Tuesday, January 3, 2012

Princess Kali Amanda Gets Her Second Chance

 For the first part of this story please see:"Princess Kali Amanda Gets Her Chance"

It’s amazing how fast dogs can run. Even a starving dog. Even a starving dog with a bum leg.

It’s equally amazing how slow we humans are. Especially a human who’s still all dressed up for Christmas. Worse yet, a human all dressed up for Christmas with a bum knee.

However, the aforementioned bum-kneed human, in pursuit of aforementioned bum-legged dog, had one significant advantage: adrenaline.

In those moments, I hardly noticed the pain in the knee. It still worked, and that’s what mattered. And I didn’t care that a dozen people stopped to stare at me hobble by. They were probably the same people who had strolled blithely past the dog I was trying to catch and all the other miserable street dogs, and who couldn’t give a flying fig about any of them.

After chasing every pigeon in downtown Argostoli via her lumbering but exuberant three-legged gallop, and playfully dodging my clumsy attempts to nab her, the yellow dog ducked into a narrow alley and followed a scent. There, while she meticulously searched a plastic garbage bag for edibles, I got a really good hold on her collar.

Though reluctant to abandon the bag, soon she decided she was happy to accompany me to my car.  Except for every time she saw a pigeon. Now, onlookers not only stared—they laughed.

There is humor to it, watching a woman in a silk shirt, sparkly necklace, upswept hairdo, and heels wrangle with a wiggly, pigeon-obsessed dog.

To the Greek eye, this might seem extra funny. There’s little enough consciousness about dog rescue in the U.S., and less here. Why on earth go to such lengths to corral a street dog who’s obviously healthy and fit enough to chase birds?

For a moment, as I struggled to keep hold of her collar and not meet the pavement face-first, I asked myself the same question. Was this rescue absolutely necessary? Was it that critically important to save this one animal, when so many others continue to suffer?

Where had my galldang mantra gone? I tried to summon it back: Not another one. Not now. But I could barely hear it above the little yellow girl’s hard pant, the splash of her paws and my formerly pretty shoes through puddles of rain, the thwack of her long tail on the backs of my knees. And what about that age-old, terribly true corollary mantra, You can’t save them all?

A new mantra crowded out the others despite every effort to banish it—that fiendish quote from Helen Keller. I am only one, but still I am one. I cannot do everything, but still I can do something; and because I cannot do everything, I will not refuse to do something that I can do.

Trouble-maker Helen. Did you ever rescue dogs? Did you have any idea of the chaos it creates? The time it eats? The fortunes it burns? The relationships it muddles? What business did you have issuing such heart-rending, undeniable imperatives? Shut up. But she wouldn’t.

When I opened my car’s rear door, the yellow dog jumped right in, gave the upholstery a few appreciative sniffs and turned to me with a grin. “Nice wheels. Where we goin’? Is breakfast included?”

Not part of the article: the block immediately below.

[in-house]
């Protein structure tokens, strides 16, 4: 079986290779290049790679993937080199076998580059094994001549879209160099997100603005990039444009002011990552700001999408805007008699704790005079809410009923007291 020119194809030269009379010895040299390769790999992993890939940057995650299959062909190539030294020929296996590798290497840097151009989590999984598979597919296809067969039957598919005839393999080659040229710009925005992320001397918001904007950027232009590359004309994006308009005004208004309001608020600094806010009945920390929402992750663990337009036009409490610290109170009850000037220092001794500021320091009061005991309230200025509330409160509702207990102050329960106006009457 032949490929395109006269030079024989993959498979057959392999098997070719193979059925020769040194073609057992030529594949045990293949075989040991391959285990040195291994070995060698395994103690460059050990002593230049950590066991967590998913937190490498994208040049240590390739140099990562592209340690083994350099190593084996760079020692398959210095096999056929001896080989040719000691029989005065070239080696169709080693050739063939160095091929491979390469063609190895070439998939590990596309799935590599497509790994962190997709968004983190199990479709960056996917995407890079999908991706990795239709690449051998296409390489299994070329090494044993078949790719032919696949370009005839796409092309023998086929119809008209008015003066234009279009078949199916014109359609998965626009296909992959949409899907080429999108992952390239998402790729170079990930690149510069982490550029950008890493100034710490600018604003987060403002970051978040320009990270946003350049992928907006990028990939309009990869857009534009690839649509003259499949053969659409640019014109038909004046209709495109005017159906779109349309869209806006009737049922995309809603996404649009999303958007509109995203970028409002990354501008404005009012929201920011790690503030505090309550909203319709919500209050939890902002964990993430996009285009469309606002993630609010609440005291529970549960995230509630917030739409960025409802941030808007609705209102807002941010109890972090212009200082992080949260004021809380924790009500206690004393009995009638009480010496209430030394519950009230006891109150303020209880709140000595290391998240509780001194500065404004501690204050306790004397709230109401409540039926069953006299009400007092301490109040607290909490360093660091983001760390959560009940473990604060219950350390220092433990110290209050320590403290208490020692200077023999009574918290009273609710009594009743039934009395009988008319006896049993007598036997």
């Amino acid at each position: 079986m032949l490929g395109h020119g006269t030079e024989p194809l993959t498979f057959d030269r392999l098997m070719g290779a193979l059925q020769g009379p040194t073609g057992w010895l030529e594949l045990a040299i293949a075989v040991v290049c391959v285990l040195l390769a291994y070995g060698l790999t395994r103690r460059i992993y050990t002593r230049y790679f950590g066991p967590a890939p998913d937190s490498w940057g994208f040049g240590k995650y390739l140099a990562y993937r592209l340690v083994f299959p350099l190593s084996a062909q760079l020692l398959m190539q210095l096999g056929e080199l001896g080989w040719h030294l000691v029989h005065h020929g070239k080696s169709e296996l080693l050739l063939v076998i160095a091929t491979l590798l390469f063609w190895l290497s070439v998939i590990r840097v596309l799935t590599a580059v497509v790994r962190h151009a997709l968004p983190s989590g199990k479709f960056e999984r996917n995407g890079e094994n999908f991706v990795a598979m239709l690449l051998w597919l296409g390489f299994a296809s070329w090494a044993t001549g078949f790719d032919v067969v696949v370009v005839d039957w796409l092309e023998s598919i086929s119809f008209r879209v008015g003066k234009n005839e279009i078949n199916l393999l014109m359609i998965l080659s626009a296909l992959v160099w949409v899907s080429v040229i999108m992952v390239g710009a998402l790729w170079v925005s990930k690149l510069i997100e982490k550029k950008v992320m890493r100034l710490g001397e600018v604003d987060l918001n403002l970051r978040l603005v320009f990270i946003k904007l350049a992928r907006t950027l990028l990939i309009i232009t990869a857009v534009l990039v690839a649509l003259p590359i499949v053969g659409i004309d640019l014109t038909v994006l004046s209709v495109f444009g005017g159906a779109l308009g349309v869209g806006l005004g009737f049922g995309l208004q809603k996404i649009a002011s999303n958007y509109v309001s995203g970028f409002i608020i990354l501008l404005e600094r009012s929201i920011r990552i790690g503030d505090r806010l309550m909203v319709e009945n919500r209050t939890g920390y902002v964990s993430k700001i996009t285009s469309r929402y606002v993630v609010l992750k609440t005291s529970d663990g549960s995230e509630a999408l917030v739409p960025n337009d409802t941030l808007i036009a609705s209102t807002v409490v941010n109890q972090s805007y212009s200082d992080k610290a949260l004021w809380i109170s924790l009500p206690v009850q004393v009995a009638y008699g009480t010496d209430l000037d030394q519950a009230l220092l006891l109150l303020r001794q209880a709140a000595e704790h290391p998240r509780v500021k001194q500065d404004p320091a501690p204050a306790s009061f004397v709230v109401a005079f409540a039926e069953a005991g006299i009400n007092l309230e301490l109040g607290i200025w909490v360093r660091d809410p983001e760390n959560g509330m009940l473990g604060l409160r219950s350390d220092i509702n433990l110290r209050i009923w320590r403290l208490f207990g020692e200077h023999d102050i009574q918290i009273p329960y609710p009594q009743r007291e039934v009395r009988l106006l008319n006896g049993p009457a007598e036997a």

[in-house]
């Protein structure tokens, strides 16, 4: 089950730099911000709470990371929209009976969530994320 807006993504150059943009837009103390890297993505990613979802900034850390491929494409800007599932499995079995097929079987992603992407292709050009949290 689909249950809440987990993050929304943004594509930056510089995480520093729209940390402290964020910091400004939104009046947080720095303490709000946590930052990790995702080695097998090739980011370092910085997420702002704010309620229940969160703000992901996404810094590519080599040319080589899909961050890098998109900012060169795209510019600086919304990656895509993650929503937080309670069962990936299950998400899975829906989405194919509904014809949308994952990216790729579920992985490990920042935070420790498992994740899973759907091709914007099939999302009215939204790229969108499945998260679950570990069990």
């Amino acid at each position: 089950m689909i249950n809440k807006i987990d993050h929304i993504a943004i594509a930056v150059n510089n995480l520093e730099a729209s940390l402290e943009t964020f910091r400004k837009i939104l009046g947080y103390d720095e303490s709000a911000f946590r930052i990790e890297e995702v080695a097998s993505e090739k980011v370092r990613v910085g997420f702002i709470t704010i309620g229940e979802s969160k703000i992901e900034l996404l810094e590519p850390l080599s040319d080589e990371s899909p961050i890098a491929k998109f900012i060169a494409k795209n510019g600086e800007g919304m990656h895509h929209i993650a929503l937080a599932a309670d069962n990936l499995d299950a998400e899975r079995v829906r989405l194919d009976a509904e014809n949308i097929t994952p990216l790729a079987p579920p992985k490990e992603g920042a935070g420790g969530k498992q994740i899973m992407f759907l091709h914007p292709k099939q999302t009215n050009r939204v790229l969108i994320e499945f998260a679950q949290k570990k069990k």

I collapsed into the driver’s seat and tried to breathe. It was that moment—the one when you desperately hope that maybe you’ve just been dreaming. Maybe you haven’t really done what you’ve actually just done.

From the back seat came the scuffling noises of the yellow dog darting from one window to the other to check on the pigeon status, plus keep an eye on the Museum Gang across the street.

After gulping some deep breaths, and trying to suppress the queasiness warning me that even saintly husbands can tolerate only so much, I turned around and looked at her.

The little yellow girl took another couple of glances out the windows, turned around three times on the seat in the classic doggie nesting dance, and curled up with a sigh, chin on paws, eyes closed.

Then suddenly, she seemed to remember something. She leapt up and stepped forward. Carefully, she placed one paw on my thigh, a shoulder against my chest, and molded her body to mine, snuggling her head softly under my chin.

All went quiet. There was nothing but the swish of her tail, gently rocking us to the rhythm of some slow, ancient song she knew—probably one that all dogs know.

An evangelist once informed me that animals are wonderful, to be sure, but that I should keep in mind that they are “empty vessels,” merely “things with no souls.”

This “empty vessel,” the one with no soul, this limping, starving, “thing,” who had a length of rope—likely testament to months of bondage and neglect—still hanging from her collar, somehow this soulless thing had found a way to speak to me. If that snuggle wasn’t a thank-you, I don’t know what is.

Please see “Princess Kali Amanda Joins a Club.”

If you'd like to help unchain a dog who spends his whole life chained no matter the weather on the island of Kefalonia, please see Painful Talk with Friend Who Keeps Dog Chained.

If you'd like to help a sweet, elderly, disabled street dog on the island of Paros, please see Old, Arthritic Gina, a Canine Work of Art, Endures a Hard Life on the Street

PLEASE NOTE: Kali is available for adoption. Let me rephrase that. Along with thousands of other rescuers caring for animals they can’t keep, I am desperate to find a wonderful forever home for this special needs girl. Maybe she’s just the right one for you, or for someone you know.

If you have any interest or leads please contact me at youradopteddog@yahoo.com.

Thank you for reading and for any networking you can do!

1 comment:

  1. you are a good writer i have to day and the story was heartwarming!